Marital infidelity, mental illness, and divorce. Some of the most taboo topics you could think of during the 50s and 60s, and Roger Gordon was forced to grow up among all of them.
It’s the late 1940s. You’re a child living in working-class Sheffield. The war has ended. Times are hard. But you’re happy. Your family takes joy in listening to radio programs together, taking trips to the seashore, going to football games and the local cinema (“Picture House”), and, of course, eating fish and chips wrapped in newspapers. You love spending time with your grandparents, which is easy to do because they live in the same house as your parents, your younger brother, and yourself. Your family is a close-knit one. There’s much pleasure to be found in the simple things.
As you grow older, though, your happy childhood turns into a tumultuous one. Your parents argue violently, and your mother often displays erratic behaviour. Even as a child, you sense that her punishments are mean-spirited and unfair.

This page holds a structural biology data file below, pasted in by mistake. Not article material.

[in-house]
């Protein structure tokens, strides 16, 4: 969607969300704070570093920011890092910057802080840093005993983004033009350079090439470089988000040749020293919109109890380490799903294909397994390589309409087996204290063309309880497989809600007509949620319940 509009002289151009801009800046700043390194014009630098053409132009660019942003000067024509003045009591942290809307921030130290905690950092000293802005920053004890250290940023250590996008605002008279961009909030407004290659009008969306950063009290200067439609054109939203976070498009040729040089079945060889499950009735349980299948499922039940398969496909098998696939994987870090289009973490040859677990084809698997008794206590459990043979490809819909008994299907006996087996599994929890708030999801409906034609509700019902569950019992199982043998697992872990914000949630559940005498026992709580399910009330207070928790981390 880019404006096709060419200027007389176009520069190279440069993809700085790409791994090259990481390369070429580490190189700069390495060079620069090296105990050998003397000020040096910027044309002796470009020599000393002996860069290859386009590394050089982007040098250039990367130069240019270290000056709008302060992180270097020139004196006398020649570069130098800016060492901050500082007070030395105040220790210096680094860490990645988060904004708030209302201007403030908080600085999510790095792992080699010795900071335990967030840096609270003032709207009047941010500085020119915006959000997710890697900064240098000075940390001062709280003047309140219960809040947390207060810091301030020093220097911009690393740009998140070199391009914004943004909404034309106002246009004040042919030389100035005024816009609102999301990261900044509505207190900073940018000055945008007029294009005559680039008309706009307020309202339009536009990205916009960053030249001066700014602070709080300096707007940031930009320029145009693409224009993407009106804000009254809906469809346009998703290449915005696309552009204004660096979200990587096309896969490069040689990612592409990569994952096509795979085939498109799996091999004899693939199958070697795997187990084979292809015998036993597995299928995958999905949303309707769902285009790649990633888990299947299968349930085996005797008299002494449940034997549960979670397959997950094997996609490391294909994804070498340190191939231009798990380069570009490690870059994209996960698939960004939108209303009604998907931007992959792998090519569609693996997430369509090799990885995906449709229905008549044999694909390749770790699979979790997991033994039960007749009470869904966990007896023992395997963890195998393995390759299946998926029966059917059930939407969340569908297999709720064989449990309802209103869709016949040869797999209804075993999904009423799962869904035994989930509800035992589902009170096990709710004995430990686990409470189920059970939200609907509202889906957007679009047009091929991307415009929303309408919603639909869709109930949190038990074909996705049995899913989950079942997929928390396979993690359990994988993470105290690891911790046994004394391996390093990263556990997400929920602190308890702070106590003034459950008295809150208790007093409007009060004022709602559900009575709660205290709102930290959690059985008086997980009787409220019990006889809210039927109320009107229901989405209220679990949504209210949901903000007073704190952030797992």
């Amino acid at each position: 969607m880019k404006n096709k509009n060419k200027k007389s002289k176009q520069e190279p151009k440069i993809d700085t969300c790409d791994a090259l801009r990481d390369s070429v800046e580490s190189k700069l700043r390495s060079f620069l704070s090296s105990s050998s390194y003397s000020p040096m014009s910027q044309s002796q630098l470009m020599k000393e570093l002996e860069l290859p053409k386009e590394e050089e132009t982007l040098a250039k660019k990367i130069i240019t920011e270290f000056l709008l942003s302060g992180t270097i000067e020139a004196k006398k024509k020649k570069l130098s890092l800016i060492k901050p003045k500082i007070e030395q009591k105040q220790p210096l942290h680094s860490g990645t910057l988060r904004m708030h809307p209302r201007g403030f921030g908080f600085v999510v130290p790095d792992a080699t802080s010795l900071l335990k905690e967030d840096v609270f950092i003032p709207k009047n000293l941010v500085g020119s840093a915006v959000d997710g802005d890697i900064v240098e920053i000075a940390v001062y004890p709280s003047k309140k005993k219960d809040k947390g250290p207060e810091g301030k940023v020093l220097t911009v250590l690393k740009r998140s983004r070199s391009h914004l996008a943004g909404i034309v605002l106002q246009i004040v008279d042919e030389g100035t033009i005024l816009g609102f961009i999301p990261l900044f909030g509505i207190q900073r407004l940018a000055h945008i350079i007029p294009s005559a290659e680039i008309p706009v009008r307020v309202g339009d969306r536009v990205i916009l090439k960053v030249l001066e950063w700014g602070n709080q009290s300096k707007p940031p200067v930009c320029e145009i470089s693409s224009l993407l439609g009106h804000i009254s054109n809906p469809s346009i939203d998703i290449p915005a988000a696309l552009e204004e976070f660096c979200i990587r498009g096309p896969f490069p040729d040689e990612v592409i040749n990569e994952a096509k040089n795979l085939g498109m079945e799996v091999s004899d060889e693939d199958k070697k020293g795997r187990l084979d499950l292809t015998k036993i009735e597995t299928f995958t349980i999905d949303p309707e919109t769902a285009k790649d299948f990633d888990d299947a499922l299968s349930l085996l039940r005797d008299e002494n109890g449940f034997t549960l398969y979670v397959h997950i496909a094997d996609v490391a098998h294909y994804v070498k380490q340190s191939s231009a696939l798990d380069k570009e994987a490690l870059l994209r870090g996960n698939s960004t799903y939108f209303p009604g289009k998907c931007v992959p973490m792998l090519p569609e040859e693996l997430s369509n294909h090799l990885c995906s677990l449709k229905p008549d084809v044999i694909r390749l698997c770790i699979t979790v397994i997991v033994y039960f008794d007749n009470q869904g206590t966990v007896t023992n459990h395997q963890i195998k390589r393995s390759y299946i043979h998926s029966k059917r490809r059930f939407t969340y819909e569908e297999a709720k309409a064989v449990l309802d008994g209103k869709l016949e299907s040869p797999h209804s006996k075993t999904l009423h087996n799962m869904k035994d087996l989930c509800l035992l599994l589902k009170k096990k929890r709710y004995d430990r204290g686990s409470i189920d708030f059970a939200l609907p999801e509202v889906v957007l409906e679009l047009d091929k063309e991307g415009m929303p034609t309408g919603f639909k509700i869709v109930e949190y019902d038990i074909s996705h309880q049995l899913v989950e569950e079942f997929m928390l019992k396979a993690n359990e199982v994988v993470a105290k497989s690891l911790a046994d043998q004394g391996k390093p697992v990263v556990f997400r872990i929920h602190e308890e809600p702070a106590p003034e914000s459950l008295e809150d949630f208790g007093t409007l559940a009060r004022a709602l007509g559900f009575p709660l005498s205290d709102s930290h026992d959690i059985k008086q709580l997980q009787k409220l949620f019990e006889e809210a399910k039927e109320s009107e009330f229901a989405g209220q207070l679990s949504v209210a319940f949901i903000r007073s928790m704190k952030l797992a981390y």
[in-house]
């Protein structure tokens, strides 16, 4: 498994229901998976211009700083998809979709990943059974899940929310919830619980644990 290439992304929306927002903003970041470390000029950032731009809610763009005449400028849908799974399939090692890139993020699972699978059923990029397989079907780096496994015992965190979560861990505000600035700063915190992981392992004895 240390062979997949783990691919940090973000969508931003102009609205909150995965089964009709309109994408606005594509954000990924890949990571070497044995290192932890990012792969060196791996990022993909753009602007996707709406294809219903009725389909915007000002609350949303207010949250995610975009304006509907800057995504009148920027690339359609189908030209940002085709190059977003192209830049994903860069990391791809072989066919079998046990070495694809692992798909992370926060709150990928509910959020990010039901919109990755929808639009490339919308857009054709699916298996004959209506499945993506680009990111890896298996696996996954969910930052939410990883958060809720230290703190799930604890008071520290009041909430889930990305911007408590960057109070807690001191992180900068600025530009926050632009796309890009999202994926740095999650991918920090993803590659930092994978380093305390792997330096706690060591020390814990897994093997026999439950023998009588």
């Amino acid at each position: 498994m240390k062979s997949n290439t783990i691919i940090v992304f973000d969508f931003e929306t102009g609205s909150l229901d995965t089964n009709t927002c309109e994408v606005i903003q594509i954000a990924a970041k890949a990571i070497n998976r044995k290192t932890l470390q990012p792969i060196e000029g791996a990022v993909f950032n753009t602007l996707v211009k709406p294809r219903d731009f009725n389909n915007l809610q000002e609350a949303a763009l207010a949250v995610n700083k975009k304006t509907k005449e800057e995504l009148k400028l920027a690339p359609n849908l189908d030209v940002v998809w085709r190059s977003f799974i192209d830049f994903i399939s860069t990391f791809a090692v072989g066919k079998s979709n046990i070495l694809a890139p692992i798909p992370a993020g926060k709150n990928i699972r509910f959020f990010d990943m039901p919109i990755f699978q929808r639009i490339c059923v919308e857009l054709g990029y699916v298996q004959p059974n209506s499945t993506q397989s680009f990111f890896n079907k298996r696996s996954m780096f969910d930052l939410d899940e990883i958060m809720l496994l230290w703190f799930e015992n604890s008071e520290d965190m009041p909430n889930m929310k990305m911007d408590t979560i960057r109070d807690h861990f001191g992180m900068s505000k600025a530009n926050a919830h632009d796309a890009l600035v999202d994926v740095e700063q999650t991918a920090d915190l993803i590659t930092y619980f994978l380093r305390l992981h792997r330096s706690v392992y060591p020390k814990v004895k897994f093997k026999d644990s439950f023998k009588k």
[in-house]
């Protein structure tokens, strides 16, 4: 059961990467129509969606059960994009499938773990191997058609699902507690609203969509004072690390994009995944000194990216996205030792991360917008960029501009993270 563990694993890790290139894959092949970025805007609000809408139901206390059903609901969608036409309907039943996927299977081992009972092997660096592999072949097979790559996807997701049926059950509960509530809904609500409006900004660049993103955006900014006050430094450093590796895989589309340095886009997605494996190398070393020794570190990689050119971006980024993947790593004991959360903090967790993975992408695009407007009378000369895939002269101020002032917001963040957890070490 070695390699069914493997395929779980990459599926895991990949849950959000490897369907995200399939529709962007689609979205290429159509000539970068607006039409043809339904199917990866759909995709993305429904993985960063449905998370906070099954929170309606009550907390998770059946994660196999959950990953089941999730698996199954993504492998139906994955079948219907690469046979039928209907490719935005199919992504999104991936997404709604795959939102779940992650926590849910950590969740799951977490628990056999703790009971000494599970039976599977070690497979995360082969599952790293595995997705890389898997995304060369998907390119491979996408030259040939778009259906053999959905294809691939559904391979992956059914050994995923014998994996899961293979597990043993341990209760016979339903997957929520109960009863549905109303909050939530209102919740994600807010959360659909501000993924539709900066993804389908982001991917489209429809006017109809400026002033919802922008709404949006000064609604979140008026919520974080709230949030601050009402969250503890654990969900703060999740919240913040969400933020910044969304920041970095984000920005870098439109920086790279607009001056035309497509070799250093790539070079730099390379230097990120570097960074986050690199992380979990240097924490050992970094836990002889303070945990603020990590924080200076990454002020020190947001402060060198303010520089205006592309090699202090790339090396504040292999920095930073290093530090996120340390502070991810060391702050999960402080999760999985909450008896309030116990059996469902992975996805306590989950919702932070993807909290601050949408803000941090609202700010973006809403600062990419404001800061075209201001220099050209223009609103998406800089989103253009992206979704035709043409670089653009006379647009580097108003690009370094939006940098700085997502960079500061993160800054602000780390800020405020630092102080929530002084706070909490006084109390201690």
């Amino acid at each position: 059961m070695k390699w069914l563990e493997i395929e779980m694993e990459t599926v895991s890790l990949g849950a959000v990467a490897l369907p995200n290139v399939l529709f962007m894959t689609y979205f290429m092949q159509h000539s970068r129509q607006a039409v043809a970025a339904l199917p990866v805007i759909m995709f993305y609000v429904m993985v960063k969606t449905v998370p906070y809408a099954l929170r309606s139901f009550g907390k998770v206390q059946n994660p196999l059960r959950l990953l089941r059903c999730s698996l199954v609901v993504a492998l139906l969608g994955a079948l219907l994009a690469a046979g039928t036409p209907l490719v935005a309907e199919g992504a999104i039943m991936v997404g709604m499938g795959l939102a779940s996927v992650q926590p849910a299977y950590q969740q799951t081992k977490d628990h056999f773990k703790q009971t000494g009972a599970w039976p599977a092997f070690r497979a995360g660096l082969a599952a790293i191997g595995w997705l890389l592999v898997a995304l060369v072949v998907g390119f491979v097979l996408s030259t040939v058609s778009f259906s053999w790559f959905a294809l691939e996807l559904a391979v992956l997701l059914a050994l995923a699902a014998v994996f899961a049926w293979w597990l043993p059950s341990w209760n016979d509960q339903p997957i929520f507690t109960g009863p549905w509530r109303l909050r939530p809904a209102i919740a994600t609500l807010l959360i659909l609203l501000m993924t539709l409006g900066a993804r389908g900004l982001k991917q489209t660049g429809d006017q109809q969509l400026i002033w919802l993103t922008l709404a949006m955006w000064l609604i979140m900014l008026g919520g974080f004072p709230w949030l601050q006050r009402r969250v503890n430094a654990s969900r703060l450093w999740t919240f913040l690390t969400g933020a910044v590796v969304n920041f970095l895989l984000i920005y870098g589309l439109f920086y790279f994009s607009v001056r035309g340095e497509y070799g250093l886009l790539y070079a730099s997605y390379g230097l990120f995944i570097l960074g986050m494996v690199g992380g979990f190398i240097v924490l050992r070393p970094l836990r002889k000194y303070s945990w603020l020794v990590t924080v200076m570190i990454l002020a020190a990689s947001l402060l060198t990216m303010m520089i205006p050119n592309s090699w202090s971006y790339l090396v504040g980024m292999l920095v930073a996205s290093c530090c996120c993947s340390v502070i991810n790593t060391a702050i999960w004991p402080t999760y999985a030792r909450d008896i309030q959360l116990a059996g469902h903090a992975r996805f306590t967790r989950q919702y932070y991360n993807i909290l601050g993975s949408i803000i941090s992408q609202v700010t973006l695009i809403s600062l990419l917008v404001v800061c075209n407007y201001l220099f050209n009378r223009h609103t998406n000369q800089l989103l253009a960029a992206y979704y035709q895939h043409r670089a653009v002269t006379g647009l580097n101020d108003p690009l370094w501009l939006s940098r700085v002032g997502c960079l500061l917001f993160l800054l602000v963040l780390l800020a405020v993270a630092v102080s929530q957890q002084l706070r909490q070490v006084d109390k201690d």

Your parents’ marriage eventually ends in a bitter divorce, and you and your brother are thrown in the middle of their battle, being forced to take sides. Your mother soon acquires a new live-in boyfriend, and friends, family, and neighbours talk about your mother’s romantic affairs behind your back. You are made to feel like a freeloader, and you’re forced to move out during the time that you are studying at university..
During the years that follow, you must come to terms with not only the mental illness afflicting both of your parents, but your own bouts of depression that you suffer yourself.
Starting to Frame is the story of Roger Gordon’s life. It is a story about the futility of family feuding, the innate human desire to be accepted and loved, and the need to give more attention to mental illness. Above all, Starting to Frame carries with it an important message about reconciliation and how it is never too late to forgive.
A portion of the royalties from this book will be donated to a local psychiatric hospital.